Again, you said that you have literally never read a script that would be rejected because of its idea. Own it! Unless you've changed your mind.

I've done a couple of reviews of scripts here during challenges. (Actually, I've done a ton, but two spring to mind.) When we both reviewed Steve's, I summed up by saying "there's the bones of something that could be good here. A DJ having to shift to a podcast, and having his ex-wife be part of what makes it successful even though he doesn't want her around, feels like a show." I also reviewed a screenplay, and said "To be really blunt, I think the problems with this script are in its DNA. [...] I have a hard time imagining this core idea being made into a movie."

I may be wrong in both cases, but I stand by my belief that no amount of rewriting was going to save that screenplay - it was just shuffling deck chairs on the Titanic. You clearly disagree that that can ever be the case.

As a producer, I would 100% buy a script where I thought the core idea was great, even if I thought the execution was poor. I would never buy one where I didn't believe in the idea at its core.
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Old 08-10-2020, 03:17 PM   #427
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Default Re: Picking Right Idea

Popcorn �� is in the microwave! This is about to get good.

If a script reaches an Agent or manager or producer, obviously they were intrigued enough by the idea to say they’d take a look. They dont know if the script will be any good or not by the logline though, so when they start reading it and put it down by page 20 then why do they do that Jeff? It’s never because of character and structure. It’s always because of idea? You can’t tell by a logline if the script is any good. That was my point.
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Old 08-10-2020, 03:17 PM   #428
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Default Re: Picking Right Idea

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They dont know if the script will be any good or not by the logline though, so when they start reading it and put it down by page 20 then why do they do that Jeff? It’s never because of character and structure. It’s always because of idea? You can’t tell by a logline if the script is any good. That was my point.
The message has been stated many times but if people don't want to hear then.........
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Old 08-10-2020, 03:37 PM   #429
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Default Re: Picking Right Idea

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If a script reaches an Agent or manager or producer, obviously they were intrigued enough by the idea to say theyíd take a look.
Yes! A script needs an intriguing idea to even get requested from a query! Thank you for agreeing with the point I've been making for twenty pages!

Quote:
They dont know if the script will be any good or not by the logline though, so when they start reading it and put it down by page 20 then why do they do that Jeff? Itís never because of character and structure. Itís always because of idea?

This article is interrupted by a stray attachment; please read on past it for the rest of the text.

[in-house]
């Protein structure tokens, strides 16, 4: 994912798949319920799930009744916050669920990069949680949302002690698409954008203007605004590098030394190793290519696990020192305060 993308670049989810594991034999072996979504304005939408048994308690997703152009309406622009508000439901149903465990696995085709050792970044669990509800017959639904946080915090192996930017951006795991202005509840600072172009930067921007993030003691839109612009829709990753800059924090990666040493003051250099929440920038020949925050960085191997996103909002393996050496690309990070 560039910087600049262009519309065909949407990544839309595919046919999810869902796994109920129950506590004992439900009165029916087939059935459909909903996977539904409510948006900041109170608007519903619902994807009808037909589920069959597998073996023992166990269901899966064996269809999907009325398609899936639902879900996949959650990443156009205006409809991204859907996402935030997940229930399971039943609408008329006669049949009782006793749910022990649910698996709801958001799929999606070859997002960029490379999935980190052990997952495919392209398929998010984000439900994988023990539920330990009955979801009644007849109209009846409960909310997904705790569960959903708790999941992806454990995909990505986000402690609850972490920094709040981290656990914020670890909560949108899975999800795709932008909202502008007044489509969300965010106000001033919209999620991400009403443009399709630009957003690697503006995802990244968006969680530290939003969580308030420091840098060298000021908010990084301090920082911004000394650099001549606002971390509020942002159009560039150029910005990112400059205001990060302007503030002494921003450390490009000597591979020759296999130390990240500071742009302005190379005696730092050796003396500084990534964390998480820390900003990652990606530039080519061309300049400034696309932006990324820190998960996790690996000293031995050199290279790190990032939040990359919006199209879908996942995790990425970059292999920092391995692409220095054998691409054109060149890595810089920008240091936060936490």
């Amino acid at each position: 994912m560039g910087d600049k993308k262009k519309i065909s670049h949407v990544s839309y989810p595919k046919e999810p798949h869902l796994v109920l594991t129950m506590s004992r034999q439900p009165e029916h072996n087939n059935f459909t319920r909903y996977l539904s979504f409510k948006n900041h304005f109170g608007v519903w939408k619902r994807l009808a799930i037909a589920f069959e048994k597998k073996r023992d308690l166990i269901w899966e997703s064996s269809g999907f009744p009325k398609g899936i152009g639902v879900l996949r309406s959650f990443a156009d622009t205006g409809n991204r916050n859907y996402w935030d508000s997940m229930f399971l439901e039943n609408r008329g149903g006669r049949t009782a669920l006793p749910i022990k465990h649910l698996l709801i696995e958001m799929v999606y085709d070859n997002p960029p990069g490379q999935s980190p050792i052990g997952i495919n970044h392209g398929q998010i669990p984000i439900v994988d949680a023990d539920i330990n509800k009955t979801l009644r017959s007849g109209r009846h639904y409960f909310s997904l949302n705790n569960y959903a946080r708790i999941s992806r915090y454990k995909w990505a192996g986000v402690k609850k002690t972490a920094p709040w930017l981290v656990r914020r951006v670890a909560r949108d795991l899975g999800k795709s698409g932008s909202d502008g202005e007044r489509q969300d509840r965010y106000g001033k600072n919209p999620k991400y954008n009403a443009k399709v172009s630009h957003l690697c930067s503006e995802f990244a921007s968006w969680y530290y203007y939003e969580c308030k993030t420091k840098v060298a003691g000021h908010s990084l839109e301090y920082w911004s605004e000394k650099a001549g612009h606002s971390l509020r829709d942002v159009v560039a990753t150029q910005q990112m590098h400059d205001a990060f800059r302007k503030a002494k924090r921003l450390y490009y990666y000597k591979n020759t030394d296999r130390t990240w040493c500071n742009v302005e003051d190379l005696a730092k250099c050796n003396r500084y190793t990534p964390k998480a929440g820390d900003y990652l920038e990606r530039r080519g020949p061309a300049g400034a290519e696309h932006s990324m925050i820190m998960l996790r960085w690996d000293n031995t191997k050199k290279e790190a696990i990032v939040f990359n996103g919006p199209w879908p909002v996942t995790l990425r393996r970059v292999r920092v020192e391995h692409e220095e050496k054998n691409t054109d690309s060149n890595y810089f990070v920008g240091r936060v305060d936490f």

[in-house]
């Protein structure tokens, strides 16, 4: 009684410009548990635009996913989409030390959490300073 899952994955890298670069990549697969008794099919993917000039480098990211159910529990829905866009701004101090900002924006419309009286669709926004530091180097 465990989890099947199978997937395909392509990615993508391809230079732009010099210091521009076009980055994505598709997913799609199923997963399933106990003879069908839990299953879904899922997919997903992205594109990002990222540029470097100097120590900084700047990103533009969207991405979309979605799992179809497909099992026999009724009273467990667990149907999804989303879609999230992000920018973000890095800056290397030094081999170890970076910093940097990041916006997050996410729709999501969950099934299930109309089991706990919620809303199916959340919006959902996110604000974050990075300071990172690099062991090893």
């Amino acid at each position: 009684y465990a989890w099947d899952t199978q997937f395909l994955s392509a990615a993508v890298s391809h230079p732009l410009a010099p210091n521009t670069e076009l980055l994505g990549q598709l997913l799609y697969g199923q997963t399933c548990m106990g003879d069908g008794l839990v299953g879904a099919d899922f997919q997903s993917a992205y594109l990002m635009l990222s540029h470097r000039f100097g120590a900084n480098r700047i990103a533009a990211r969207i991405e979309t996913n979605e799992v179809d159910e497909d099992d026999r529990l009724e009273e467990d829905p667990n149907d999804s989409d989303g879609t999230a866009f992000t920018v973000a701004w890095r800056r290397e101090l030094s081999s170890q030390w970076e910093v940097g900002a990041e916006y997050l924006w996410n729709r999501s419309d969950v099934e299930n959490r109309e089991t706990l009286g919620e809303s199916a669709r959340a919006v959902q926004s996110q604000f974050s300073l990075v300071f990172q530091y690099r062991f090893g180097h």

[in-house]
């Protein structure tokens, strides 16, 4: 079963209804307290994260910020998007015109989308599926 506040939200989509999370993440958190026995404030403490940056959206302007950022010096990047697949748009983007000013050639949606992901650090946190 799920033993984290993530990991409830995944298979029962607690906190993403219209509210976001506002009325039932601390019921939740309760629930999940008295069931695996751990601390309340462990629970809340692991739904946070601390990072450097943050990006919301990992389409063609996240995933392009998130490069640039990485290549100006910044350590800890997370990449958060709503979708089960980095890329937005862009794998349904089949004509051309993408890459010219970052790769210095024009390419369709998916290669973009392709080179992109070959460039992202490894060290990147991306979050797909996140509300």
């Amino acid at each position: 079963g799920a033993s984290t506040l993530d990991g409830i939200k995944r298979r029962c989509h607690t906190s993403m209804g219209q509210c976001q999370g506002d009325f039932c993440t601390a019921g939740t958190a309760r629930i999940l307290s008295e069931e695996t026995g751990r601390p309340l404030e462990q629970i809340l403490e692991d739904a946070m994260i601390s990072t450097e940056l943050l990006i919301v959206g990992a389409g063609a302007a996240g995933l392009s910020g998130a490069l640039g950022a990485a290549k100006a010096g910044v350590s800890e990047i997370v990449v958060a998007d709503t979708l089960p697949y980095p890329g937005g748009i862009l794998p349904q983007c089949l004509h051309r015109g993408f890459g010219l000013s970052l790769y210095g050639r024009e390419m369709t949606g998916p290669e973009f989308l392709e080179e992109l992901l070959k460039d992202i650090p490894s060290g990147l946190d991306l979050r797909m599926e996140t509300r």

Well, in your hypothetical, they're putting it down because it's poorly executed. (Although if the idea is truly phenomenal, they might read it with a mind towards buying it to have someone else rewrite it.)

Quote:
You canít tell by a logline if the script is any good. That was my point.
You're not an agent or manager or producer. You're not reading off queries where a logline intrigued you. You read screenplays from amateurs here for money (and for free, I guess?). And in all those reads, you've never read a screenplay with an idea that's bad enough to doom it.

There are only two possibilities:

1. You don't understand the importance of concept to scripts.
2. You're such a gifted writer that you can take literally any idea and turn it into a great screenplay.

I mean, I've got my suspicions on which one it is, but maybe I'm wrong.
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Old 08-10-2020, 04:20 PM   #430
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Default Re: Picking Right Idea

Where produced screenplays are concerned, there are artistic successes and failures, and commercial successes and failures. Therein lies the rub. Every screenwriter on these boards and beyond—irrespective of being rewritten or not—wishes to pen an original screenplay that becomes an artistic and commercial success at the box office and beyond. To this day, cinephiles around the world have scholarly discussions of Casablanca (1942), both as a film and as social commentary of its times. Probably all screenwriters are happy with commercial success (who wouldn’t be?), but many also aim for artistic merit in their successes as well. For those screenwriters, the challenge to generate “a great idea” that satisfies not only commercial goals but also artistic goals is doubly increased. To hit a “bullseye” in the first target takes great skill in aim, but to hit the second target’s “bullseye” as well seemingly requires the skillsets of an Olympian.